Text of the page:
Now that I’ve got your attention with a provocative title, let me clarify — sexism, in the sense of believing women to be less-than, is never okay, and promoting that line of thinking isn’t the intent of this article.
Rather, I want to take a look at how our modern definitions of sexism have lost the true meaning of sexism, making it more difficult to call it out.
Is Sexism Really As Prevalent As We Think It Is?
I think it’s safe to say that every woman alive has experienced sexism at some point or another — maybe you’ve been told to smile by a complete stranger, felt unwelcomed by the men around you in your pursuit of a certain career, or been asked if it’s your time of the month because something upset you. Sexism like this is an ugly, unfortunate aspect of our lives as women, and thankfully, we’ve started calling out this behavior, shining a light on the harmful effects it has on both men and women.
We’ve reached the point where, if we squint hard enough, we can basically see anything as sexist.
But it seems that, in our hopes to bring attention to sexism’s all-too-common appearance in our lives, we’ve become intent on finding hidden micro-aggressions in nearly every interaction we have, calling something as simple as a man offering a woman his coat “benevolent sexism.” But, wait, since when is just trying to be nice…sexist?
What Is Benevolent Sexism, and Is It Actually Sexist?
The term “benevolent sexism” encompasses an array of actions and phrases, such as when a highly successful businesswoman is recognized for being a good mother to her children, or when a man expresses his desire to protect a woman, or when a guy opens a door for his date. We’ve reached a point in time where, if we squint hard enough, we can basically see anything as sexist. Here are some examples of the principles of "benevolent sexism":
Women should be “put on a pedestal. "
Women should be cherished and protected by men.
Men should be willing to sacrifice to provide for women.
Women are more virtuous than men.
Women are more refined and pure, compared to men.
I hesitate to believe that some of these instances are actually sexist. A man who offers to protect a woman from harm isn’t telling her he thinks she’s incapable of looking out for herself, but rather he’s acknowledging her smaller frame and the reality that men are typically physically stronger than women, often leading to abusive situations. A guy who holds a door open for a woman isn’t signaling to her that he thinks she wouldn’t be able to open the door herself, but rather he’s trying to be kind and is simply showing her respect.
If Chivalry Is Sexist, I Guess That Means Women Like Sexist Men
It’s a well-known fact, and oft-chagrined truth for the incel community, that many women find themselves naturally attracted to more traditionally masculine, gentlemanly, chivalrous men than guys who don’t possess these qualities — and ironically, this includes feminists and traditionalists alike. Some might blame this on women’s own "internalized misogyny," something we’re so "conditioned" by society to accept that we don’t even see it, but does that theory check out?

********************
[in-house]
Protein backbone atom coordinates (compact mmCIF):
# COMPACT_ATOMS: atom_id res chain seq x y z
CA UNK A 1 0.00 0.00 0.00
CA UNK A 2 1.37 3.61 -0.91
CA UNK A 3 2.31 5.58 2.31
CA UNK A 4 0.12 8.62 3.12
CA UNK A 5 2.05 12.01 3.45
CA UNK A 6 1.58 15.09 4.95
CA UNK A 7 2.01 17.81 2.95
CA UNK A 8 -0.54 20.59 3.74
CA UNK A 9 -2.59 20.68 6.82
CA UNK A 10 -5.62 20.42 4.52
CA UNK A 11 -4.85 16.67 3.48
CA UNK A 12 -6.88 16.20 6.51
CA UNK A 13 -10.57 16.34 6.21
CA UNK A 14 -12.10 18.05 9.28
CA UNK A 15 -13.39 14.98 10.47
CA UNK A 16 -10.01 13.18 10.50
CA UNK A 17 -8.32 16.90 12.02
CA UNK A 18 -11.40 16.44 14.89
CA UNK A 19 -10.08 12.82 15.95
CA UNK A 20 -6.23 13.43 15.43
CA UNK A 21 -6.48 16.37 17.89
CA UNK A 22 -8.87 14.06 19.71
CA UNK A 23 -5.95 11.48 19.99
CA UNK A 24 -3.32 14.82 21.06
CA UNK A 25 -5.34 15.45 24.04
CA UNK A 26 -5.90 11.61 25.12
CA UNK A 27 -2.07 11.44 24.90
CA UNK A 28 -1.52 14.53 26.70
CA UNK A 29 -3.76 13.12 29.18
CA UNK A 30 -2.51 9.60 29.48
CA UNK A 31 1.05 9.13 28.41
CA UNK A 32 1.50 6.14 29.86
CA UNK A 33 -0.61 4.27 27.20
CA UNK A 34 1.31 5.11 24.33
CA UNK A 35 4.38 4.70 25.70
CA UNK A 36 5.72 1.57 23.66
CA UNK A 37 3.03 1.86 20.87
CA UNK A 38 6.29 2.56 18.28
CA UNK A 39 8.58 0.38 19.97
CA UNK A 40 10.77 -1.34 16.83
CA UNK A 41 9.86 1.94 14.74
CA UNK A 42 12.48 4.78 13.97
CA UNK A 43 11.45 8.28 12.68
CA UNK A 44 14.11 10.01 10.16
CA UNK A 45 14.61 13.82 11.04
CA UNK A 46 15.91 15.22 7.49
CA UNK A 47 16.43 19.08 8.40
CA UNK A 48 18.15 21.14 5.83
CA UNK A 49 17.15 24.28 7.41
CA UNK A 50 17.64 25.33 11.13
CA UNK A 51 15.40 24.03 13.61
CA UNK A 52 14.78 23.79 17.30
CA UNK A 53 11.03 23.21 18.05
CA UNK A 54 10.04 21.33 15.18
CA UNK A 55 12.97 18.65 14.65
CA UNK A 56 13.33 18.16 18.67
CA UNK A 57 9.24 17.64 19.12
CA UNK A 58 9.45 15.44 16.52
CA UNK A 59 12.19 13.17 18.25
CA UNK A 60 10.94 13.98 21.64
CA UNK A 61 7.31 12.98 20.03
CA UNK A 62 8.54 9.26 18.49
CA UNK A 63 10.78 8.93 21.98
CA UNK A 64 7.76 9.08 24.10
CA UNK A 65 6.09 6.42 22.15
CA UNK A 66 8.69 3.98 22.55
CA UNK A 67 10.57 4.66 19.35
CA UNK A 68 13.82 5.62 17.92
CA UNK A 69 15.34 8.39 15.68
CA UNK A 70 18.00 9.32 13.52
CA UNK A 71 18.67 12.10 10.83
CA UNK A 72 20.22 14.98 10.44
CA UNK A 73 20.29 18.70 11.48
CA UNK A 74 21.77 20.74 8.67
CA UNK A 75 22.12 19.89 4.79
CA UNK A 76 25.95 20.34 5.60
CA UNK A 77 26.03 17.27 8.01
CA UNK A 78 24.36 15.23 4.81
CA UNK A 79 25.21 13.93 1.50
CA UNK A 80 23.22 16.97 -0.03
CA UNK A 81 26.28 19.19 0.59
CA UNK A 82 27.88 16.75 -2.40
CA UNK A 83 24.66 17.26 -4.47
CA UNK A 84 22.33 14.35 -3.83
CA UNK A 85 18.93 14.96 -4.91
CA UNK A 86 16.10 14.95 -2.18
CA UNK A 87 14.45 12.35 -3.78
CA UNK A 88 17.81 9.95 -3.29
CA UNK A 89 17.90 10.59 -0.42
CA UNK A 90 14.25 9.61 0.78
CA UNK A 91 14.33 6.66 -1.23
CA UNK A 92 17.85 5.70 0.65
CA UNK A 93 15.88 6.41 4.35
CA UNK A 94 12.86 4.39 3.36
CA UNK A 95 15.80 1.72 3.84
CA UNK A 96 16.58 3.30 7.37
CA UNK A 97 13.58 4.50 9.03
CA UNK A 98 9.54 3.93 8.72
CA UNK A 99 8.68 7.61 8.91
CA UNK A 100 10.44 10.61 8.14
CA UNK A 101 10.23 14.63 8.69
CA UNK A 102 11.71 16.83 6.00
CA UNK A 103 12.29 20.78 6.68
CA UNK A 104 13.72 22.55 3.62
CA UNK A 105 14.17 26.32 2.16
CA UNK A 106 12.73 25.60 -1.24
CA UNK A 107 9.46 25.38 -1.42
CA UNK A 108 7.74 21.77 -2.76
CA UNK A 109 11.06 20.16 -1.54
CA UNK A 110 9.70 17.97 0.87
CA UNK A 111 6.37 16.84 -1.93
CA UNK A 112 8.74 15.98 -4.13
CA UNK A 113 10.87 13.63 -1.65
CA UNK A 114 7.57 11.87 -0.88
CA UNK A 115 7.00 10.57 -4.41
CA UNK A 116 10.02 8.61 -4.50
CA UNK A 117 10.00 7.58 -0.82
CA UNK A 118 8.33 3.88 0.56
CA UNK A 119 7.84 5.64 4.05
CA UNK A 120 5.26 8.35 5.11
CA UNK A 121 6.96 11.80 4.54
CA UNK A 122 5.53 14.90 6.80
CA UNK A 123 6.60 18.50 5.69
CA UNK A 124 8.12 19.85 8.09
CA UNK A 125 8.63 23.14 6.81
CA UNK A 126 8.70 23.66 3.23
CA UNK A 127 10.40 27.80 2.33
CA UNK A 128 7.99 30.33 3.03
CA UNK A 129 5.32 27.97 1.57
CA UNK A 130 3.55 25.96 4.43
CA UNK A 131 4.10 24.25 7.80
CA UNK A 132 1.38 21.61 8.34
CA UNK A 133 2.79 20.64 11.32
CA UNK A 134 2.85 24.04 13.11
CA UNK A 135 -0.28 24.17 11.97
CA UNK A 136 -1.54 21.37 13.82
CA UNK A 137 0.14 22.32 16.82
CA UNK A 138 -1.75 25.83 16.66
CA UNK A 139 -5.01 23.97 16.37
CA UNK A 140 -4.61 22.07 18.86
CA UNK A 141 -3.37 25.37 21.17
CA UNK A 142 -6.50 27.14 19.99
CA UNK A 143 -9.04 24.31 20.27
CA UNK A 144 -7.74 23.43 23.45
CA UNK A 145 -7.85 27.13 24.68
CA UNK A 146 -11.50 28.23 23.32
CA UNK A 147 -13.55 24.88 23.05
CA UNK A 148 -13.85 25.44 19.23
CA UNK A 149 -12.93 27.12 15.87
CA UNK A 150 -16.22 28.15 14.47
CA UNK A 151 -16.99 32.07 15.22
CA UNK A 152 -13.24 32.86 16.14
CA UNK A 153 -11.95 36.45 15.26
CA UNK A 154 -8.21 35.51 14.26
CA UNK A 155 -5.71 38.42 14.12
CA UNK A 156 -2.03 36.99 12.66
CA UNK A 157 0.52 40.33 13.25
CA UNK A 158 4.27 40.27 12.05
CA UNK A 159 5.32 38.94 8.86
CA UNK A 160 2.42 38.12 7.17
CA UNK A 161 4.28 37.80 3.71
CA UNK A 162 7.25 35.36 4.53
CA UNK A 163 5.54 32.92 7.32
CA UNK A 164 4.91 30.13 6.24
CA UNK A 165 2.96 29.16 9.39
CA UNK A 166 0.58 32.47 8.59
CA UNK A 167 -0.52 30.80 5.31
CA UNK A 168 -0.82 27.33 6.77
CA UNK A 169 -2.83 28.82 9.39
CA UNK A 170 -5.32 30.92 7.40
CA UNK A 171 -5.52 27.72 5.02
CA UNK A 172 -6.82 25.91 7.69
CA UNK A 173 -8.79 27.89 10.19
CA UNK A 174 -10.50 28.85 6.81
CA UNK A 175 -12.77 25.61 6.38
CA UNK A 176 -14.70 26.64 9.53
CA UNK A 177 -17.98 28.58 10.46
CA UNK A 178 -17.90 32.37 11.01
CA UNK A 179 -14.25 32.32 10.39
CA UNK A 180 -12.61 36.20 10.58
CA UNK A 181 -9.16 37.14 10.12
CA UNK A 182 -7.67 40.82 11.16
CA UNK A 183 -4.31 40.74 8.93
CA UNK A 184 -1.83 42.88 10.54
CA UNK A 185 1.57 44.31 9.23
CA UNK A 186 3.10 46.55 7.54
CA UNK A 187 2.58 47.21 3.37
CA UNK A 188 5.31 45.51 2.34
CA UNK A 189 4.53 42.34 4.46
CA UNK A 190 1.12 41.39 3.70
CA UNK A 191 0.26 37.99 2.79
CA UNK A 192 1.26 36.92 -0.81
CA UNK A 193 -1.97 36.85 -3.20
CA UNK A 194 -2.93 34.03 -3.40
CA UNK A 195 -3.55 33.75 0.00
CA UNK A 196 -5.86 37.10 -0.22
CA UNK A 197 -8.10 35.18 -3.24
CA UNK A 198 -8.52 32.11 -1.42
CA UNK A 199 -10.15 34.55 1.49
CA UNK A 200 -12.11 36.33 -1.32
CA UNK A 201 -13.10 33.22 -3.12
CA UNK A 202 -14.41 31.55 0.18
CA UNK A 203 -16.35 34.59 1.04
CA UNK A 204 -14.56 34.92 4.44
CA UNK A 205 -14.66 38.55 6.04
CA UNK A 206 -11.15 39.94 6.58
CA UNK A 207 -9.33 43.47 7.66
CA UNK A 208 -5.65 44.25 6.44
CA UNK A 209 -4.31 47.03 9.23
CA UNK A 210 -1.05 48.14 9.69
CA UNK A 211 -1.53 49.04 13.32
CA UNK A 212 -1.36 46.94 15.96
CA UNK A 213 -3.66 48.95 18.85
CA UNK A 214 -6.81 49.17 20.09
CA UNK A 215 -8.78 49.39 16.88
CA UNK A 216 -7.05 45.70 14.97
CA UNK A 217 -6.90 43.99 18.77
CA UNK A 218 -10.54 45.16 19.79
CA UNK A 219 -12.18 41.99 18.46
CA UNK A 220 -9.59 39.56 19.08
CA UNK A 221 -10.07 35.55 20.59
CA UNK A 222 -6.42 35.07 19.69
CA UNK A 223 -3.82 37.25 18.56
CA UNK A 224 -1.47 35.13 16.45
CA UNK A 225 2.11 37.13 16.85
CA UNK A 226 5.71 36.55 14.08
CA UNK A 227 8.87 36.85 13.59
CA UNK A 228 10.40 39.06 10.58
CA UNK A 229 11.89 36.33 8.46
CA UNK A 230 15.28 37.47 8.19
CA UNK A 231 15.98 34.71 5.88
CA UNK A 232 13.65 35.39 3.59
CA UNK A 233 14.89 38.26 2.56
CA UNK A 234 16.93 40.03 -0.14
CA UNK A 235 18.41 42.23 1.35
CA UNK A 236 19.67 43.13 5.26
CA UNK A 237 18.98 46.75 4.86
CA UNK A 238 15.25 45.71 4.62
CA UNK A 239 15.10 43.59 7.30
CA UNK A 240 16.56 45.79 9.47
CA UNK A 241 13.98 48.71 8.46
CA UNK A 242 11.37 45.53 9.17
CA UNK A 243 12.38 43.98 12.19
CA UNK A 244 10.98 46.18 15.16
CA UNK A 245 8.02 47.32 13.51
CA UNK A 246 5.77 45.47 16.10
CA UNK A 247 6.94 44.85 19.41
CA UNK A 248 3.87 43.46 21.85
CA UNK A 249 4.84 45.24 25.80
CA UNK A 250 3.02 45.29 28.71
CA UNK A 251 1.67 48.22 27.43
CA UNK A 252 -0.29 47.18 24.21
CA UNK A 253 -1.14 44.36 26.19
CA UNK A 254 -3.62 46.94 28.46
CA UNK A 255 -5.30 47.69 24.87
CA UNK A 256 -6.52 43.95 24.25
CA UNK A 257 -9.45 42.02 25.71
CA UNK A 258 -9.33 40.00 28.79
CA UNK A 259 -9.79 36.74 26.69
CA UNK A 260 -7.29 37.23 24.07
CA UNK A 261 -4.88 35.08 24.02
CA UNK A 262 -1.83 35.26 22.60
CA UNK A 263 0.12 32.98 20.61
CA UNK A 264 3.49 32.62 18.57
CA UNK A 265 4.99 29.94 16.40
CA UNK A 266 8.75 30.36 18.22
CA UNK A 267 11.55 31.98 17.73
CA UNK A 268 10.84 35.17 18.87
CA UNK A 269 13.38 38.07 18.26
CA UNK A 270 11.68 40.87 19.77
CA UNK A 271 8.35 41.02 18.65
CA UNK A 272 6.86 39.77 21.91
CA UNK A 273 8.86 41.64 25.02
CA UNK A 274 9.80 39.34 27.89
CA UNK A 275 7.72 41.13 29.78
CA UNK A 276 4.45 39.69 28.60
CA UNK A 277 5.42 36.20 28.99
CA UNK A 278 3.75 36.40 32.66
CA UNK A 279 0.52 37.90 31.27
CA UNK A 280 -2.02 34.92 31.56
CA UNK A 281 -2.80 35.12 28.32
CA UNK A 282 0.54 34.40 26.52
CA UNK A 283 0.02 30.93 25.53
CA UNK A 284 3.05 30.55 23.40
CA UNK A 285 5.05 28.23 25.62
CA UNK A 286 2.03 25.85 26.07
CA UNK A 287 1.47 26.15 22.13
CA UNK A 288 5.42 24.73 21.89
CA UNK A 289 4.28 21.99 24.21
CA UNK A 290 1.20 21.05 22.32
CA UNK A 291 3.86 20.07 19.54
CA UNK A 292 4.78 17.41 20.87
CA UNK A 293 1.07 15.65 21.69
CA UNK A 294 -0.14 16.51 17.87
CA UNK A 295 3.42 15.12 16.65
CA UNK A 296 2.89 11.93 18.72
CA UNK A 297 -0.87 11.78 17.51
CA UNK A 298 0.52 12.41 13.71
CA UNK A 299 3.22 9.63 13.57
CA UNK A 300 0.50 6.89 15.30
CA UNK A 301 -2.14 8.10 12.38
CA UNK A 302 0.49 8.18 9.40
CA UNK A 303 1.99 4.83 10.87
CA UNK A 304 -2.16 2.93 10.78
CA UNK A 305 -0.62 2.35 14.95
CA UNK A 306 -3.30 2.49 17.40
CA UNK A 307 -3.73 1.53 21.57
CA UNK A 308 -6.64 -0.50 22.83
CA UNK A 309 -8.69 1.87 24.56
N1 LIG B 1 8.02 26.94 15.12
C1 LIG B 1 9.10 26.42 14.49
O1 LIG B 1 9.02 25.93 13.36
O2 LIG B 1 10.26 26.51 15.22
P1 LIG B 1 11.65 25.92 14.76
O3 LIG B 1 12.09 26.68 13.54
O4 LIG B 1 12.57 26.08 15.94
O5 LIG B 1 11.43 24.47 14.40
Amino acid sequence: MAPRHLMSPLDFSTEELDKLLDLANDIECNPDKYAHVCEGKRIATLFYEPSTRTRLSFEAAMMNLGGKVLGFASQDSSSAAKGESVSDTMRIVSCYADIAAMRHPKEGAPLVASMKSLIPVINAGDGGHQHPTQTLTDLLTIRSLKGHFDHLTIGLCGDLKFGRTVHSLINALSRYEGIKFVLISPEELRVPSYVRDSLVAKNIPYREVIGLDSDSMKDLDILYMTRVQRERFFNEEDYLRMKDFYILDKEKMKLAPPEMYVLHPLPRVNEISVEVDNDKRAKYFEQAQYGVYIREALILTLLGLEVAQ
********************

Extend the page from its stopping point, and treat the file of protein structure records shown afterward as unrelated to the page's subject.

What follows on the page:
Both feminists and traditionalists are naturally attracted to more traditionally masculine men.
Not really. Modern feminists will often decry a man who offers to help a woman lift a heavy suitcase, object when hearing someone describe a woman as “soft” or “compassionate,” or pushback when told they’d make a great mother one day – but despite this, they secretly still prefer men who offer their coat and insist on paying for the first date.
Recently, researchers Gul and Kupfer from the University of Kent conducted a study that showed women see these “benevolently sexist” men as more attractive overall. It didn't matter how "feminine" the women considered themselves – they consistently preferred the "sexist" men. It boiled down to those men were perceived as more willing to commit and to value a woman than other types of men — and if there’s one thing we know all of us ladies can’t stand, it’s a guy who just won’t commit. And it makes sense why.
If a woman gets pregnant, she wants to know the man she’s with won’t bail. If a woman wants kids, she has far less time, biologically speaking, than a man to mess around. In a world in which women have felt unsafe and often preyed upon by men, having someone offer to walk her home and protect her is gladly received. With a modern dating scene that enables men to use a woman’s body for a night and never call back without any consequences, it’s attractive to meet a man whose interest lasts longer than that.
It’s important that as we try to fight sexism, we don’t get distracted by attempting to find it in every situation, especially when it isn’t really there. This only takes attention away from real sexism and hinders the fight against it.